One of the mandates in the Congressional Charter of the VFW is to “perpetuate the memory and history of our dead”. IAW such, I set out on a quest to document these POWs and their final resting places. In 1997, the Veterans of Foreign Wars District 5 in Thailand  had placed a memorial plaque adjacent to the Bridge over the River Kwai in Kanchanaburi. [see Section 14.1]
I had always heard that the numbers displayed on that memorial were in dispute. It reads that “approximately 700” US POWs worked the railway and 356 died in the process. It seems the second number is quite inaccurate! The best data I can find via multiple sources is that 682 US POWs were in Thailand or Burma of whom 131 (18%) died there. 65 of those were Army, 62 were Navy & 4 Marines; plus a number of them died post-TBR or soon after liberation from POW-related issues.
The US POWs were less than 1% of the military prisoners who worked the railway. Most were British (29,472; 48%), Australians (23,002; 21%); Dutch (17,985; 29%); for a grand total of over 61,000. But even this figure pales compared to the number of Asian Forced Laborers (aka romusha) who may have numbered over 500,000! [see Section 20]
The US POWs came mainly from two groups: survivors of the sinking of the USS Houston (CA-30) in the Strait of Sundra in MAR 1942 and members of the 131 Field Artillery (FA) Regiment (Texas National Guard; TXNG) who had been deployed to the island of Java in JAN 1942 to assist the Dutch Army. Most of the Dutch prisoners were Army (aka KNIL) captured at the same time when the island was overrun by the Japanese. The British and Australians came mainly from the fall of Singapore but others were also captured in the Dutch East indies (DEI). Only 336 members of the USS HOUSTON crew of 937 survived the sinking and all were taken prisoner as they made their way ashore. Just about 300 of those Sailors (273) and Marines (27) were eventually sent to Burma and/or Thailand to build the railway. They joined the 374 Soldiers affiliated with the 131st FA Regiment.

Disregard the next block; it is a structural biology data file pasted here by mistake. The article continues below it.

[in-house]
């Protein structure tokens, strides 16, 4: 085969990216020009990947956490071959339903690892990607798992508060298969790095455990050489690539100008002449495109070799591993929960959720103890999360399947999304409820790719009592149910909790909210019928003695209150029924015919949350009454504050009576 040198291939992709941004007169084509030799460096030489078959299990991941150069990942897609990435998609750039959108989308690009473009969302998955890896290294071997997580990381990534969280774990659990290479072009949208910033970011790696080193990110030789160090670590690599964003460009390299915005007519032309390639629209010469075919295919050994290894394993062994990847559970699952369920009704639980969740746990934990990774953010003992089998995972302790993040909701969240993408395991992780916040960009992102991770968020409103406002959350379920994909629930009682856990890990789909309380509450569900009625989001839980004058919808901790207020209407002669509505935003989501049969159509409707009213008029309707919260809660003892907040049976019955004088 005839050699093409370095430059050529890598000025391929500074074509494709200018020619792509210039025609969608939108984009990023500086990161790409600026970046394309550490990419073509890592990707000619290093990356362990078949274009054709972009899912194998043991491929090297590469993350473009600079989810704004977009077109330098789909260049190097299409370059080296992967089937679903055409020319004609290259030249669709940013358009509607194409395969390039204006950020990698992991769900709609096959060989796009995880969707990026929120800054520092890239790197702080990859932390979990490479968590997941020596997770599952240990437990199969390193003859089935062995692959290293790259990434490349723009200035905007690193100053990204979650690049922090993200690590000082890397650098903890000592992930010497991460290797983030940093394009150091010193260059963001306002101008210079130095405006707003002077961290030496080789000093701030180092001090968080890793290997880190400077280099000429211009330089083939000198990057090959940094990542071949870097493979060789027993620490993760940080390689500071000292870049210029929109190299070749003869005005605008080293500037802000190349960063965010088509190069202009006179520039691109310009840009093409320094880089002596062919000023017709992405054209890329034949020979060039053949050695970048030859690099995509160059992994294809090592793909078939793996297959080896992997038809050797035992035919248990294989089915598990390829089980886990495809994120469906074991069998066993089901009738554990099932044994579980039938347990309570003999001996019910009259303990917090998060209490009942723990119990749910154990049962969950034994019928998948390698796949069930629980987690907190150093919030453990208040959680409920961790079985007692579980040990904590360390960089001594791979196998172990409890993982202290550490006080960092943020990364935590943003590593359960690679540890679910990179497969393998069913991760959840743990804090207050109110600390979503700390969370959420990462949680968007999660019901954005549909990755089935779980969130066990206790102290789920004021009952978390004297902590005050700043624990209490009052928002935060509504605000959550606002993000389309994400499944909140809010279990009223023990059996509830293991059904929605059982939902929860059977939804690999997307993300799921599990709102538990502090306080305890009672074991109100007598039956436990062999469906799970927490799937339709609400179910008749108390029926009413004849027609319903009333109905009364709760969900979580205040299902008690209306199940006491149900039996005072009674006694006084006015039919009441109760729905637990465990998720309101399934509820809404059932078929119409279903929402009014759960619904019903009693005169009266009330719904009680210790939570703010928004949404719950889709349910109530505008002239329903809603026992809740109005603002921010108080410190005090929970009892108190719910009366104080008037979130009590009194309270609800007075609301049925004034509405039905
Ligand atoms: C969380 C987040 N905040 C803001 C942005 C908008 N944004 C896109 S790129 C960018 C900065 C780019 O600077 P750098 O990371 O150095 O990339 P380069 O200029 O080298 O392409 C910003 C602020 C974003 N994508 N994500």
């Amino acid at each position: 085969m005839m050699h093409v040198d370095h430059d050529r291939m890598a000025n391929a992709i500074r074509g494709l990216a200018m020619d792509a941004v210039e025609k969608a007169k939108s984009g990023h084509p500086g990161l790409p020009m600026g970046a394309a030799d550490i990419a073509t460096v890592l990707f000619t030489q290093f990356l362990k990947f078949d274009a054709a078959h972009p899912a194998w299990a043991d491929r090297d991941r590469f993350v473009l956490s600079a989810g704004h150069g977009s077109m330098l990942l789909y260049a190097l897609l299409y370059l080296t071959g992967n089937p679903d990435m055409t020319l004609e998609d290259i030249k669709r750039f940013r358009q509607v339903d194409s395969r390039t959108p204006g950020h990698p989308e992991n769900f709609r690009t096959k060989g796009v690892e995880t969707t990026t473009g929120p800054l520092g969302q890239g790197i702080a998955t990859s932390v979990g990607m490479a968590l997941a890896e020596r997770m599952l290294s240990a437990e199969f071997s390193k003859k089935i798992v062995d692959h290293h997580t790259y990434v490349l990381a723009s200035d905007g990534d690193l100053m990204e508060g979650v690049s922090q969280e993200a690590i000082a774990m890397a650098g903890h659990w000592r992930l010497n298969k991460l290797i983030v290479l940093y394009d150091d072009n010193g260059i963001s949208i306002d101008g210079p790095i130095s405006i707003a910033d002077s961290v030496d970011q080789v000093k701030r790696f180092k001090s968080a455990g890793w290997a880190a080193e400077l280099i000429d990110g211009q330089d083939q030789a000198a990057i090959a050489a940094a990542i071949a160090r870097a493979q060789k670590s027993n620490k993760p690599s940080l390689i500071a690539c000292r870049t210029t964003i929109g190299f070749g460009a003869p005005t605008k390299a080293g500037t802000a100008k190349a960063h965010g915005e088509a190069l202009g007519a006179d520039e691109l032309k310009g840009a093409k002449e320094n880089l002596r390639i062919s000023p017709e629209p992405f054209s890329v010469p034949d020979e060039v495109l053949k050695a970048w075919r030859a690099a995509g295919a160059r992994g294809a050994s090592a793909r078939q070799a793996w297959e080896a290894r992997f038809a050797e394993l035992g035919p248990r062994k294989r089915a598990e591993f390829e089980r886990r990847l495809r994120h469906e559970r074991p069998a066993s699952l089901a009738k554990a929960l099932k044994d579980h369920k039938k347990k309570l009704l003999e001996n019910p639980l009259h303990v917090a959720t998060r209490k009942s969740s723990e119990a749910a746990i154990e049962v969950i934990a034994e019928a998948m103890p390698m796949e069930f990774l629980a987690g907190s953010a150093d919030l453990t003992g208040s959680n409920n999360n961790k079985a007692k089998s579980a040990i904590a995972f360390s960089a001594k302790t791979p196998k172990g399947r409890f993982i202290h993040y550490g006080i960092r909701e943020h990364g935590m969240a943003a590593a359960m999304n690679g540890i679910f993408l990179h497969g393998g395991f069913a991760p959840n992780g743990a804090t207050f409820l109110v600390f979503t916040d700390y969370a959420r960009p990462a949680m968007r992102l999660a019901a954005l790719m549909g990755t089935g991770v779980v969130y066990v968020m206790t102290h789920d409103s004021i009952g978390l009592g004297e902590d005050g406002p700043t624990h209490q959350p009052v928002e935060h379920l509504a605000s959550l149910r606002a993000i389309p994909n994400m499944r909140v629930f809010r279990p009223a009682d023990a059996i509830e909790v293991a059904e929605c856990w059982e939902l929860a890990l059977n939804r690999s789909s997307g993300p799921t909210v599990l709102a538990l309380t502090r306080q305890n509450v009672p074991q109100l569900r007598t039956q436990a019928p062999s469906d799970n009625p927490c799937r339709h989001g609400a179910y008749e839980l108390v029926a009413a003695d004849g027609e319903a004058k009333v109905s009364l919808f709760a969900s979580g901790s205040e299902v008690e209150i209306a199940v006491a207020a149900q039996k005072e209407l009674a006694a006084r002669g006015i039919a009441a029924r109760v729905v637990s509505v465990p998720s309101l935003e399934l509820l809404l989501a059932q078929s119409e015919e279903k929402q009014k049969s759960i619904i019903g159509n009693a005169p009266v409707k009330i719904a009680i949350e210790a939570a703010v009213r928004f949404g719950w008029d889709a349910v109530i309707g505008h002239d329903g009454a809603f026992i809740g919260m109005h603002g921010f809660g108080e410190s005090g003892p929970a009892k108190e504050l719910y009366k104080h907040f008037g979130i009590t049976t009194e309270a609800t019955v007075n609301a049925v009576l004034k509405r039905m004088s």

In addition, there were 7 Merchant Mariners who survived the sinking of the SS Sawolka who were sent to the TBR. All of whom survived their captivity. Finally, there were 3 additional US POWs. Charles D Mott  was a civilian volunteer with the FLYING TIGERS Squadron who was taken as a POW and spent his TBR time at Nong PlaDuk. The final 2 were true civilians who due to various circumstances found themselves on Java in early 1942. Their stories are told in Section 3.2.
It makes for a total of 682 US POWs who were sent to Thailand-Burma of whom 549 (80%) survived the ordeal. Overall, from these units, 954 men were taken as POWs; 792 of whom survived (80%).
If we were to reprise that memorial plaque today, it would read “of the approximately seven hundred servicemen…” and “In special memory of the one hundred and thirty-three who perished…”
COL(ret) US ARMY Medical Corps
Life Member VFW Post 9951 Bangkok
DISCLAIMER: The Kansas HQ of the Veterans of Foreign Wars of the United States partially funded the development of this website.
 See Section 14.1 for information related to the 1997 memorial
 https://flyingtigersavg.com/mott-charles-d/ and Section 3.8b